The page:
The Industrial Data Space gives companies security and control over their data. At the CeBIT 2016 Fraunhofer experts show how it all works in practice at Booth B36 in Hall 6. Sample applications include an air freight container that organizes and monitors itself.
The digital economy relies on us being able to exchange data securely and link it efficiently. Fraunhofer President Prof. Reimund Neugebauer said: "The Industrial Data Space is opening up smart services and new and innovative business models and processes. Now we can continuously monitor goods in transit, for instance, share production facilities, and even connect sensitive medical data to make more effective use of it."
Prof Heinz Jörg Fuhrmann, Chief Executive Officer and Chairman of the Executive Board of Salzgitter AG as well as Senate Chairman of the Fraunhofer-Gesellschaft, explained the advantages from an industry perspective: "Take the many different forms of steel production: an incredibly complex process that generates huge quantities of digital information. Using this data effectively is a significant challenge -- not just in terms of ongoing internal optimization but also increasingly in terms of ensuring the rapid exchange of data with our customers. This is why we consider the Industrial Data Space such an important step in Salzgitter AG's future as a capable partner to demanding international customers." Industrial Data Space e.V. Chairman Dr. Reinhold Achatz, Chief Technology Officer at thyssenkrupp, added: "A key part of industry's digital transformation is ensuring that companies can exchange data securely. This adds value by unlocking new products, smart services and new, digital business models. The Industrial Data Space ensures that industrial enterprises remain competitive and independent of IT companies. The association already counts eighteen notable members that are working together to aggregate the interests of user companies and drive forward standardization. Further applications for membership are in progress, and the organization welcomes international members, too.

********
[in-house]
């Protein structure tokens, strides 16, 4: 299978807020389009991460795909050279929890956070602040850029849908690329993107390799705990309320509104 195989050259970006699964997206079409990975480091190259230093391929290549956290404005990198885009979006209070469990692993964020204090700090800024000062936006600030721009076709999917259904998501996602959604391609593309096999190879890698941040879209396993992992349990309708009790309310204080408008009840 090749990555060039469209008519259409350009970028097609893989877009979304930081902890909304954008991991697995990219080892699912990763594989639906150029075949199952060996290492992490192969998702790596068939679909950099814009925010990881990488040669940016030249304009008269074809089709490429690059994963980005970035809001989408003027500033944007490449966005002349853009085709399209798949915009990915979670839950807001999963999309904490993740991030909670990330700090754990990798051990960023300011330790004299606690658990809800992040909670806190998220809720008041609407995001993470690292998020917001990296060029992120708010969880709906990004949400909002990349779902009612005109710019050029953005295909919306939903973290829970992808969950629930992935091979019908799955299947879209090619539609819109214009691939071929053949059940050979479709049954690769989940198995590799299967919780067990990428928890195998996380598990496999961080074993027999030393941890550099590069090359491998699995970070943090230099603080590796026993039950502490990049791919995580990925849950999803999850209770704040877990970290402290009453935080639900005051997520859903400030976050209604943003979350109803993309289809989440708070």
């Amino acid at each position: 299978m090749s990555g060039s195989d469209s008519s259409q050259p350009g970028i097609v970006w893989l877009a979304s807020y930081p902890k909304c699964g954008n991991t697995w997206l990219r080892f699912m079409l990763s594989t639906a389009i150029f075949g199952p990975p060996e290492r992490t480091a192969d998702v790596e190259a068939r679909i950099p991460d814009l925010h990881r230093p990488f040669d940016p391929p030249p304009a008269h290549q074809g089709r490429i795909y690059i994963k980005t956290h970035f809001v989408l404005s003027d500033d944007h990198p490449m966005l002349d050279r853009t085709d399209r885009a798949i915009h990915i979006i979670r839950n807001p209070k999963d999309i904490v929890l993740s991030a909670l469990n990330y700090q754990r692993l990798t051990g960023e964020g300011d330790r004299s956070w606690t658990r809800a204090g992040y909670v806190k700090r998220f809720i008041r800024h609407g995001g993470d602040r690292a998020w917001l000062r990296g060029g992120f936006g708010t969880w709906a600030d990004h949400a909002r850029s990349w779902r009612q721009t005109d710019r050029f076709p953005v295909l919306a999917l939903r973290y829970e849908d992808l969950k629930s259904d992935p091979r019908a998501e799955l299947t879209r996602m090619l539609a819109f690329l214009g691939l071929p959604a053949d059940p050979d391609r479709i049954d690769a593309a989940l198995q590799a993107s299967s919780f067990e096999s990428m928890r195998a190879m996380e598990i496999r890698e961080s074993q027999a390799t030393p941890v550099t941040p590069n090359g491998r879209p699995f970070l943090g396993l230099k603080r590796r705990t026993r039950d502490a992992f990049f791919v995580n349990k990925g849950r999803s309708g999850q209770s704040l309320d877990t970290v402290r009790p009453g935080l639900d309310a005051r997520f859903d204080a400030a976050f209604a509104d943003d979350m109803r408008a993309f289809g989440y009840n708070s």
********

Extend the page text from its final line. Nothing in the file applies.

The exhibit showcases how companies and objects can connect securely with one another to exchange freight papers, monitor deliveries or flexibly organize transport routes. For instance, a container could book itself a new flight if it happened to miss its scheduled transport at the airport; this delay would then immediately be conveyed to the other points affected within the network. What are known as connectors ensure that data is sent only to the intended recipient.
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